U.S. East-Coast Shoreline Wave Climate during Intense Hurricane Forcing: Landfall Case Studies from 2016-2019

Eric Terrill1, James Behrens1, Sophia Merrifield1, Corey Olfe2, Randy Bucciarelli3, Allison Ho1, Mark A Merrifield1, Ty Hesser4 and Robert E Jensen5, (1)University of California San Diego, Scripps Institution of Oceanography, La Jolla, CA, United States, (2)University of California San Diego, Scripps Institution of Oceanography, La Jolla, United States, (3)University of California San Diego, Scripps Institution of Oceanography, United States, (4)US Army Corps of Engineers, Coastal and Hydraulics Laboratory, Vicksburg, United States, (5)US Army Engineer Research and Development Center, Coastal & Hydraulics Laboratory, Vicksburg, United States
In light of sea level rise, accurately predicting nearshore waves is increasingly important for informing management strategies that require adapting to a changing climate, with the most impactful waves originating from high intensity storms. The active hurricane seasons of 2016-2019 resulted in several devastating landfall hurricanes whose coastal wave climate was captured by an array of directional wave gauges deployed on the entire eastern seaboard. These named storms include Hurricanes Matthew (2016), Irma, Jose, and Maria (2017), Florence (2018), and Dorian (2019). The array provides a unique capability to assess the skill of operational forecasts. Here we focus on NOAA’s operational WaveWatch 3 forecasts, and extend a performance analysis beyond significant height to include properties of the directional wave field and highest individual wave statistics on a per storm basis. For purposes of understanding impacts of model-data mismatch to shoreline erosion prediction, the time-cumulative alongshore component of stress applied by the waves (Sxy) is assessed as that is the principal forcing in the prediction of alongshore sediment transport. This analysis highlights the need for persistent in-situ observations as model errors are too large to predict the annual Sxy budget.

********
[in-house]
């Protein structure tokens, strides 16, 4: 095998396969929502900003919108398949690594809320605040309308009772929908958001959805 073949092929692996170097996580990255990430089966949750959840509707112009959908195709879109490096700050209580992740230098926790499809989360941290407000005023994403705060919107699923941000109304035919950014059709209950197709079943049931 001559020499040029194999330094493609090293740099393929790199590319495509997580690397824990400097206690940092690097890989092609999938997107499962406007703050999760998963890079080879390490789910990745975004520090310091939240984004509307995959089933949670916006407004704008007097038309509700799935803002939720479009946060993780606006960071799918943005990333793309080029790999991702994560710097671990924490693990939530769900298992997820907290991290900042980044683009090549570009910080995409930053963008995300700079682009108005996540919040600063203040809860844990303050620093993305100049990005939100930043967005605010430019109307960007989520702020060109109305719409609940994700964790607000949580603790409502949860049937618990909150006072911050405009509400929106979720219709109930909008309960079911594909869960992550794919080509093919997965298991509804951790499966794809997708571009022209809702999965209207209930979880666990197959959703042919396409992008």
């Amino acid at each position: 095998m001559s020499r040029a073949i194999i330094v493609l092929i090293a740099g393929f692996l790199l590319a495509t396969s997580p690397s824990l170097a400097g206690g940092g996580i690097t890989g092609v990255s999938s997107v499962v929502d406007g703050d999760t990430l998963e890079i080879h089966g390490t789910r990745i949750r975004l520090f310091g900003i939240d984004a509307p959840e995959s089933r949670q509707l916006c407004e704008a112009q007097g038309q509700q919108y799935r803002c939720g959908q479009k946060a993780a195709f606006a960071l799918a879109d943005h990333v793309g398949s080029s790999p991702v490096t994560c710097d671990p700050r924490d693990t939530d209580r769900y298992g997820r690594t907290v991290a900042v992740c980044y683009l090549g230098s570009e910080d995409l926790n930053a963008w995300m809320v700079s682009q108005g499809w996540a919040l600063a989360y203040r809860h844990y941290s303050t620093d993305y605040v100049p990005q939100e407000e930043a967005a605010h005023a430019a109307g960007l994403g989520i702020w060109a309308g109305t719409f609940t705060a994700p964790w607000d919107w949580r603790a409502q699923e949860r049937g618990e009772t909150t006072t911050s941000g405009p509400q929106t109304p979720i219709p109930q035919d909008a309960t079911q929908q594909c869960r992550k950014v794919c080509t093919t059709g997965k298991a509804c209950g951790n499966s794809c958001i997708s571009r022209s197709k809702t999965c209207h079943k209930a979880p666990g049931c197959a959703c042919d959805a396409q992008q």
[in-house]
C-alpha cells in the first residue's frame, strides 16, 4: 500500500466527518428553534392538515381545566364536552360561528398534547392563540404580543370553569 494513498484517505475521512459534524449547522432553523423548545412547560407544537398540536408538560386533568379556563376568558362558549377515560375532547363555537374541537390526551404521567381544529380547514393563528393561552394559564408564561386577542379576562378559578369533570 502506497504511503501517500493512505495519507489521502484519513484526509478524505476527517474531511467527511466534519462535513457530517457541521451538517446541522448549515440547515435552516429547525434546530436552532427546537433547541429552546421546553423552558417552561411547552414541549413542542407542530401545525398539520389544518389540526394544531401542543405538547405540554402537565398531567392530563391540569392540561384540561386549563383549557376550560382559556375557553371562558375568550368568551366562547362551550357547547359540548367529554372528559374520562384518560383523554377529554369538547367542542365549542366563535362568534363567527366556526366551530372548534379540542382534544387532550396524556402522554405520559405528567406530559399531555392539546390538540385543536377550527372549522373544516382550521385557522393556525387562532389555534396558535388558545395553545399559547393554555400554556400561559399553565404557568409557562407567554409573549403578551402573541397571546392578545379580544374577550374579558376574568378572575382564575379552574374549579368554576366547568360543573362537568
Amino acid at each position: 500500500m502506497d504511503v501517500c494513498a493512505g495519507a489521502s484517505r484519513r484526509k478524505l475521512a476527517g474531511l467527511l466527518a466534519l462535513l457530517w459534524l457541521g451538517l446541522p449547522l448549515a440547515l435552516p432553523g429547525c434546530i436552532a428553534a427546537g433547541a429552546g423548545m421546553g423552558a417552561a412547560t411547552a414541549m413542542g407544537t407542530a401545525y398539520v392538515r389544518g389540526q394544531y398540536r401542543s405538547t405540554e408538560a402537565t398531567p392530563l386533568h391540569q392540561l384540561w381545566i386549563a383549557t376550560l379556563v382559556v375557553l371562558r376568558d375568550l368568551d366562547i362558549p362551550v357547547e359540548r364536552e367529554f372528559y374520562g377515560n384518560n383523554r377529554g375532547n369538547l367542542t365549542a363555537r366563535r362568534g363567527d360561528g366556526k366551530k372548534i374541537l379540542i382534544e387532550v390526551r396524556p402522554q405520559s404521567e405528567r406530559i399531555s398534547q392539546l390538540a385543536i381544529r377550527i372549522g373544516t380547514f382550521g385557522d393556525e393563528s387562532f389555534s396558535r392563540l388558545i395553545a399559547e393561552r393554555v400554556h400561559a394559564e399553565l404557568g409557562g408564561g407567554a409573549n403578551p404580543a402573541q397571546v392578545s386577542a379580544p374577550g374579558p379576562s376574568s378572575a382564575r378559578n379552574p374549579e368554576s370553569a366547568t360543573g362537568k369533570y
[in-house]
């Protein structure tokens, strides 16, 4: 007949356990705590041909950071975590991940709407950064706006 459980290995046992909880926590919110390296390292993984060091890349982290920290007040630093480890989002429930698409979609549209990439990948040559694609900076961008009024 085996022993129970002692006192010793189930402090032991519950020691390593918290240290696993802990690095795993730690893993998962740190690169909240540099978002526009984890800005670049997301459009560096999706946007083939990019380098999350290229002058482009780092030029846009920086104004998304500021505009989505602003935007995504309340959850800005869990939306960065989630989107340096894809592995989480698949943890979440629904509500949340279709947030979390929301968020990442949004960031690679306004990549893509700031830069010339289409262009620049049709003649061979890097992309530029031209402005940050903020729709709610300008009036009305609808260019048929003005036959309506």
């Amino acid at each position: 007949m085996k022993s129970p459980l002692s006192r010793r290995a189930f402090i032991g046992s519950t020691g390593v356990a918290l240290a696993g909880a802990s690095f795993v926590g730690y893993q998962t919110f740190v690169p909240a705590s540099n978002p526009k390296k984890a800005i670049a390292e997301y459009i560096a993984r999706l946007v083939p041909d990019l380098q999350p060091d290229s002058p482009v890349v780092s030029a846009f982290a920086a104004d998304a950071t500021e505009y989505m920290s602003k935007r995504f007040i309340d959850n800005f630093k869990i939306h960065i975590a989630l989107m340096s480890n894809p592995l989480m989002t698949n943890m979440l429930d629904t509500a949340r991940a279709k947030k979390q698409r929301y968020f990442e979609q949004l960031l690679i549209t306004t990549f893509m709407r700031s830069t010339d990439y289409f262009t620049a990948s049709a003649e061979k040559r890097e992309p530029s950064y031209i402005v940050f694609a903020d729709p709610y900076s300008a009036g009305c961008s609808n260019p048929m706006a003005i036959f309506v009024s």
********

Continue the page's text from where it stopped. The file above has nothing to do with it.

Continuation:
The data used in this assessment is provided by the Coastal Data Information Program (CDIP), an operational wave monitoring and prediction program based at Scripps Institution of Oceanography, University of California, San Diego. CDIP maintains an array of Datawell™ Waverider directional wave buoys in US and territorial waters, with primary funding provided by the US Army Corps of Engineers. In recent years, collaborations with NOAA’s (IOOS) program, including UNC’s Coastal Ocean Research and Monitoring Program (CORMP), have expanded the CDIP array to include over 20 active buoy stations deployed along the U.S. East Coast from Puerto Rico to New England.